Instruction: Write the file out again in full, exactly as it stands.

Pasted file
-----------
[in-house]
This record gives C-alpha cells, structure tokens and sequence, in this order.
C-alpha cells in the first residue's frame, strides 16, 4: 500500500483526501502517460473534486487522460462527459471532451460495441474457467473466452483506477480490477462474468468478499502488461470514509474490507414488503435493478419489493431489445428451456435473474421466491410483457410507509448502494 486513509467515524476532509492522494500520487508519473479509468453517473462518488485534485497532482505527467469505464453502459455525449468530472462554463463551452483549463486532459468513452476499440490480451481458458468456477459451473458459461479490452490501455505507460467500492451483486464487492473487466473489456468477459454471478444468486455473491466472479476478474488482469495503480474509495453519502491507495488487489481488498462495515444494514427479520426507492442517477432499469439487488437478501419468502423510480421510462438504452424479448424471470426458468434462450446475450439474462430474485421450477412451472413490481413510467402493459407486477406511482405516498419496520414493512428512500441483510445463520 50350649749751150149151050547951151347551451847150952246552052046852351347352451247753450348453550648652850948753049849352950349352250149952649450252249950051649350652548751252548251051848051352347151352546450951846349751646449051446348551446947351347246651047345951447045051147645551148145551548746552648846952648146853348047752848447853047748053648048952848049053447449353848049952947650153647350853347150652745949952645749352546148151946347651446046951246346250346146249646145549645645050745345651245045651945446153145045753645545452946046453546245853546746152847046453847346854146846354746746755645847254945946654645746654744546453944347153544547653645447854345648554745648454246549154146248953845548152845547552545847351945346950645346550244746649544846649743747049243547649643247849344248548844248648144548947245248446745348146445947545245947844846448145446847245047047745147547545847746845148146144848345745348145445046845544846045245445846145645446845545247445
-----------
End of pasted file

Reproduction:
[in-house]
This record gives C-alpha cells, structure tokens and sequence, in this order.
C-alpha cells in the first residue's frame, strides 16, 4: 500500500483526501502517460473534486487522460462527459471532451460495441474457467473466452483506477480490477462474468468478499502488461470514509474490507414488503435493478419489493431489445428451456435473474421466491410483457410507509448502494 486513509467515524476532509492522494500520487508519473479509468453517473462518488485534485497532482505527467469505464453502459455525449468530472462554463463551452483549463486532459468513452476499440490480451481458458468456477459451473458459461479490452490501455505507460467500492451483486464487492473487466473489456468477459454471478444468486455473491466472479476478474488482469495503480474509495453519502491507495488487489481488498462495515444494514427479520426507492442517477432499469439487488437478501419468502423510480421510462438504452424479448424471470426458468434462450446475450439474462430474485421450477412451472413490481413510467402493459407486477406511482405516498419496520414493512428512500441483510445463520 50350649749751150149151050547951151347551451847150952246552052046852351347352451247753450348453550648652850948753049849352950349352250149952649450252249950051649350652548751252548251051848051352347151352546450951846349751646449051446348551446947351347246651047345951447045051147645551148145551548746552648846952648146853348047752848447853047748053648048952848049053447449353848049952947650153647350853347150652745949952645749352546148151946347651446046951246346250346146249646145549645645050745345651245045651945446153145045753645545452946046453546245853546746152847046453847346854146846354746746755645847254945946654645746654744546453944347153544547653645447854345648554745648454246549154146248953845548152845547552545847351945346950645346550244746649544846649743747049243547649643247849344248548844248648144548947245248446745348146445947545245947844846448145446847245047047745147547545847746845148146144848345745348145445046845544846045245445846145645446845545247445